Posts tagged hanoi
List of 2014 Vietnam Public Holidays
Vietnamese observes less than 10 public holidays a year, the least in the region. Before 2007, the number of holidays in Vietnam were even less with only 8 holidays a year for workers in the recently free-war country. The government of Vietnam added one more holiday – Gio to Hung Vuong Day – to commemorate the Mythical Hung Kings on March 28, 2007. Currently, the Southeast Asian country celebrates 9 public holidays every year. More >
Vietnam celebrates 9 public holidays a year, among the lowest in the region of Southeast Asian Nations. This country even only had the total of 8 public holidays a year before March 28, 2007, when Vietnamese government added a traditional holiday commemorating the mythical Hung Kings, increasing the number of public holidays in Vietnam to 9. More >
List of 2012 Vietnam Public Holidays
There are a total of 9 days of Vietnamese public holidays a year, making it the lowest in the region. Previously, there are even less Vietnamese public holidays, with workers observed just 8 days of public holiday a year. Starting from March 28, 2007 Vietnam government added the traditional holiday commemorating the mythical Hung Kings to its list of public holidays, increasing the number of days to 9. More >
List of 2011 Vietnam Public Holidays
There are a total of 9 days of Vietnamese public holidays a year, making it the lowest in the region. Before that, there are even less Vietnamese public holidays, with workers observed just 8 days of public holiday a year. Starting from March 28, 2007 Vietnam government added the traditional holiday commemorating the mythical Hung Kings to its list of public holidays, increasing the number of days to 9. More >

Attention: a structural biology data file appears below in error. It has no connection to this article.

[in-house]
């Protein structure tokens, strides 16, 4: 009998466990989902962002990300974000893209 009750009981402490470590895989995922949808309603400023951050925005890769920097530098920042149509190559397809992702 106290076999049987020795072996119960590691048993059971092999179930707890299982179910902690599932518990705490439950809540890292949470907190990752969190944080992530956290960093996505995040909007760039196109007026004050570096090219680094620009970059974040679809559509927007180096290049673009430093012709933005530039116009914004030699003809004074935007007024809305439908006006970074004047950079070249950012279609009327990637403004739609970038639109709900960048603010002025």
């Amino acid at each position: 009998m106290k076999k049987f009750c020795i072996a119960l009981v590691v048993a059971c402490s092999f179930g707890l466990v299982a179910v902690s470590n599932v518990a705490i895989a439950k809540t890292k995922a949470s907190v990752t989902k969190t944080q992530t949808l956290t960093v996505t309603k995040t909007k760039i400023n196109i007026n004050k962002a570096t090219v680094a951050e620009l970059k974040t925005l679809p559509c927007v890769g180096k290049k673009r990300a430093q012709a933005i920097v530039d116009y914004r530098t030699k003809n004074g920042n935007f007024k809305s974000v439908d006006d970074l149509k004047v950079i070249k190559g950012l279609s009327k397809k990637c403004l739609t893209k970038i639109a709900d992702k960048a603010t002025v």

In Vietnam, workers get the day off work during the public holidays. There are a total of 9 days of Vietnamese public holidays a year, making it the lowest in the region.
Here is the list of public holidays in Vietnam for year 2010
Tet Duong Lich
New Year’s Day
Friday, 1 January 2010
Tet Nguyen Dan
Lunar New Year / Vietnamese New Year, Tet Nguy?n ??n, more commonly known by its shortened name Tet, is the largest, most important and popular holiday and festival in Vietnam. It is the Vietnamese New Year based on the Lunar calendar, a lunisolar calendar. The name Tet Nguy?n ??n (in Sino-Vietnamese) can be loosely translated as Feast of the First Morning. Tet is celebrated on the same day as Chinese New Year. It takes place from the first day of the first month of the Lunar calendar (around late January or early February) until at least the third day. However the corresponding public holiday started a day earlier, from last day of the last lunar month. Visitors may experience difficulties during this period as shops, restaurants and public services close and prices tend to go up in the few shops that remain open.
Saturday, 13 February 2010
Sunday, 14 February 2010
Monday, 15 February 2010
Tuesday, 16 February 2010
Gio to Hung Vuong Day
Hung Kings Commemoriations – Traditional holiday adopted by the government on 28 March 2007 commemorating the mythical H?ng Kings. H?ng Vuong (H?ng Kings in Vietnamese) was the first king of Van Lang or Lac Viet (as Vietnam was known at the time). His dynasty existed in Vietnamese prehistory, but much of the lore from this time is now lost to the ages.
Friday, 23 April 2010
Ng?y thong nhat
Victory Day, Reunification Day, or Liberation Day is a public holiday in Vietnam that marks the occasion Viet Cong and North Vietnamese troops captured Saigon (now Ho Chi Minh City) on April 30, 1975. This signalled the end of the Vietnam War.
In the overseas Vietnamese exile community, the day is remembered as the “Fall of Saigon”, but this term is considered treasonous in present day Vietnam and can lead to harassment or imprisonment.
Friday, 30 April 2010
Ng?y Quoc te Lao dong
International Labour Day
Saturday, 1 May 2010
National Day – Vietnam declares its independence, forming the Democratic Republic of Vietnam (North Vietnam)
Thursday, 2 September 2010
As in most other nations, if a holiday falls during the weekend, it is observed on the following Monday.